The Special Committee on Criminal Justice Reform, chaired by Councilmember Curtis Jones, heard testimony on Friday, Oct. 25, 2019, regarding the needs of incarcerated women, including the importance of a more trauma-informed focus in the criminal justice system.
Rep. Morgan Cephas opened the hearing by discussing the nearly fivefold increase in the incarcerated population in America between 1970-2014, which included a fourteenfold increase of incarcerated women, growing from 8,000 in 1970 to 110,000 in 2014.
“Like men in jail, these women are disproportionately people of color, overwhelmingly poor and low-income survivors of violence and trauma and have high rates of physical and mental illness and substance use,” Cephas said.
Compounding the problem, Cephas said 80% of these incarcerated women are mothers, primary caregivers, and single parents to young children.
Due to her experiences as a member of the Philadelphia Women’s Commission, Cephas discovered a dearth of policies relating to the needs of female prisoners, particularly in regards to the inhumane handcuffing of women in labor and a lack of access to feminine hygiene products.
“The stories of women with lived experiences inside and outside of prison walls might haunt you,” Cephas said. “[A story like] that of Mary Baxter, who has repeatedly shared her experience of giving birth while shackled, and was then placed in solitary confinement post-delivery because the facility in which she was house had nowhere else to put somewhere in her condition.”
According to Cephas, many women are entering prison with mental health issues, and 80% of incarcerated women have experienced some sort of sexual trauma. With this in mind, there is a movement to teach prison staff who work with prisoners trauma-informed care techniques.
“When (women) are going into these facilities they’re oftentimes very traumatized,” Cephas said. “This has an impact on their behavior impact on their ability to rehabilitate.”
During her testimony, Prison Commissioner Blanche Carney stated that the number of incarcerated women had increased over 700% nationwide from 1984-2014, but Philadelphia had managed to decrease this population recently.
“There are 365 women in our care, [making up] only 7.91% of our prison population,” Carney said.“And this number has steadily decreased with the help of our criminal justice partners since 2015.”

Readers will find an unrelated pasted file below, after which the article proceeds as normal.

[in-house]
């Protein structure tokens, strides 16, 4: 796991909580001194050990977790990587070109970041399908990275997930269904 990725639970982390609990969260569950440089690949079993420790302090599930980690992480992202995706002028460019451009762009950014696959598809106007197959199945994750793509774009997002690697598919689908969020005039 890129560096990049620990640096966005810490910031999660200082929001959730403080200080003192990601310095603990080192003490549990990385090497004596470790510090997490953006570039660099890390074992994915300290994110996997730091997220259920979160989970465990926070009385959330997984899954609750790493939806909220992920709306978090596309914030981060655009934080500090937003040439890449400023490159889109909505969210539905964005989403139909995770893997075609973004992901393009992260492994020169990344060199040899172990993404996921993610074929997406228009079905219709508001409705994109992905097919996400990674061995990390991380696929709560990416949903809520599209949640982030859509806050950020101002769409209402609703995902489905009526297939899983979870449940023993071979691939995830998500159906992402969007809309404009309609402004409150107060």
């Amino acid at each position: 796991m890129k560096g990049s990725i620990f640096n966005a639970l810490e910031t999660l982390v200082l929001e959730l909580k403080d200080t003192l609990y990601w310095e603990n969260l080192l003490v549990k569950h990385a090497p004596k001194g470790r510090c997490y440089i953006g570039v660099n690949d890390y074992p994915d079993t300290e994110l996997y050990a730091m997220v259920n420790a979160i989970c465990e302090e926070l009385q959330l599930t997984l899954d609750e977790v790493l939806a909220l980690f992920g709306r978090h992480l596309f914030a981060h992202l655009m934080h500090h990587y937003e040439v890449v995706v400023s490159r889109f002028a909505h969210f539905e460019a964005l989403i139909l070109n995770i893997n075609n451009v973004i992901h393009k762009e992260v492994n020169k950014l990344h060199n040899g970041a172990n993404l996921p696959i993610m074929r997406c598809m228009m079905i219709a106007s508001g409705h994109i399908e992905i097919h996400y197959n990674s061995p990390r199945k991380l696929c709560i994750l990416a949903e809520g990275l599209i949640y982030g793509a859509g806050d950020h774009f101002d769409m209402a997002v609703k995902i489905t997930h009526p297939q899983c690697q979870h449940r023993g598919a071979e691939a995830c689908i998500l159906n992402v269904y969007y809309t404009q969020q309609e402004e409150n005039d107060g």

Carney said the Philadelphia Department of Prisons was increasing programming for pregnant and parenting women, including parenting classes, doula services, and a lactation program.
Carolyn Temin, the First Assistant district attorney, said the Trump administration is criticized for separating families, yet the criminal justice system has been doing it for years by incarcerating mothers.
“We have to look for an alternative,” Temin said. “We’re looking at programs in women’s prisons to see if they really, practically reintegrate them into society.”
“[Women] have to pay for female specific necessities like bras and feminine hygiene products,” Zhang said. “Even if they don’t have to pay, they still have to ask for these products and that creates the potential for embarrassment, humiliation, and abuse.”
After the meeting, Jones said he was encouraged by the testimony offered at the meeting but noted one of the biggest issues impeding progress was a disconnect between city agencies.
“Whether it’s DHS, or the school district of the city of Philadelphia, whether it’s courts, all of them have a role to play,” Jones said.
To help address the poverty that leads to incarceration, Jones said he will use upcoming budget hearings to ask city departments what steps they have taken to help alleviate poverty.
“So, I will sit there and not just think of it from nuts and bolts of budget,” Jones said “And we’ll think about a performance budget ([hat] addresses some of the ills.”
Cephas said the conversation regarding incarcerated women would not stop with the hearing.
“As a result of the report that’s going to be produced from stakeholders and experts that were on this panel, hopefully we will be able to get some recommendations that [will allow us] to make some changes on the state and local level,” Cephas said.
Cephas said the committee hopes to produce a report with a list of 10 recommendations by February.
Lawrence McGlynn is a recent graduate of Temple University’s Klein College of Media and Communication where he earned a Master’s in Journalism. For the next several months he will be reporting out of City Hall on various council and committee meetings, the city’s budget, and how these impact the daily lives of Philadelphians.
Please email any questions or concerns about this story to: firstname.lastname@example.org.